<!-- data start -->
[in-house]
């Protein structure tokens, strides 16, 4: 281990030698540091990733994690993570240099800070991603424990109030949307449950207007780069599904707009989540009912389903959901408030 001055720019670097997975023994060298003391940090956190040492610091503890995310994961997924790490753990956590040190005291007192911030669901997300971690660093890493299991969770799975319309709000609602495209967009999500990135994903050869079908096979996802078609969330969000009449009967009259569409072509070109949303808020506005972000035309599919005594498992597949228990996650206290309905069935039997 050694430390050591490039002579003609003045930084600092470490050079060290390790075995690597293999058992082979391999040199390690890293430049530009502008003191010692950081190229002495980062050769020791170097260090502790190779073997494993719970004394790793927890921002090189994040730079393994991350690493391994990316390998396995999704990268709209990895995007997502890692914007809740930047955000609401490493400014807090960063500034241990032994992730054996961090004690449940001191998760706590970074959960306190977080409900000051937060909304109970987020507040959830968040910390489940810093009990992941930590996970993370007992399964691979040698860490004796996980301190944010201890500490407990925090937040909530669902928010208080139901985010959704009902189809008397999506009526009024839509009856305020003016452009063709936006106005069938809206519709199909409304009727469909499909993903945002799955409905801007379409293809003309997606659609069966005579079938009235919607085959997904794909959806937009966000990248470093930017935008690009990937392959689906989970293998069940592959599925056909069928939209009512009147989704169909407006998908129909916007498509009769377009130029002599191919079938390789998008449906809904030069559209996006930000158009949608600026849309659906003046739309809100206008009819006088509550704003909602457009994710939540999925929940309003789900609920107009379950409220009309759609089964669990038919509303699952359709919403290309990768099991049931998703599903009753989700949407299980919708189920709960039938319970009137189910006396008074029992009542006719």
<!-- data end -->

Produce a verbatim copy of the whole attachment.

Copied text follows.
[in-house]
């Protein structure tokens, strides 16, 4: 281990030698540091990733994690993570240099800070991603424990109030949307449950207007780069599904707009989540009912389903959901408030 001055720019670097997975023994060298003391940090956190040492610091503890995310994961997924790490753990956590040190005291007192911030669901997300971690660093890493299991969770799975319309709000609602495209967009999500990135994903050869079908096979996802078609969330969000009449009967009259569409072509070109949303808020506005972000035309599919005594498992597949228990996650206290309905069935039997 050694430390050591490039002579003609003045930084600092470490050079060290390790075995690597293999058992082979391999040199390690890293430049530009502008003191010692950081190229002495980062050769020791170097260090502790190779073997494993719970004394790793927890921002090189994040730079393994991350690493391994990316390998396995999704990268709209990895995007997502890692914007809740930047955000609401490493400014807090960063500034241990032994992730054996961090004690449940001191998760706590970074959960306190977080409900000051937060909304109970987020507040959830968040910390489940810093009990992941930590996970993370007992399964691979040698860490004796996980301190944010201890500490407990925090937040909530669902928010208080139901985010959704009902189809008397999506009526009024839509009856305020003016452009063709936006106005069938809206519709199909409304009727469909499909993903945002799955409905801007379409293809003309997606659609069966005579079938009235919607085959997904794909959806937009966000990248470093930017935008690009990937392959689906989970293998069940592959599925056909069928939209009512009147989704169909407006998908129909916007498509009769377009130029002599191919079938390789998008449906809904030069559209996006930000158009949608600026849309659906003046739309809100206008009819006088509550704003909602457009994710939540999925929940309003789900609920107009379950409220009309759609089964669990038919509303699952359709919403290309990768099991049931998703599903009753989700949407299980919708189920709960039938319970009137189910006396008074029992009542006719």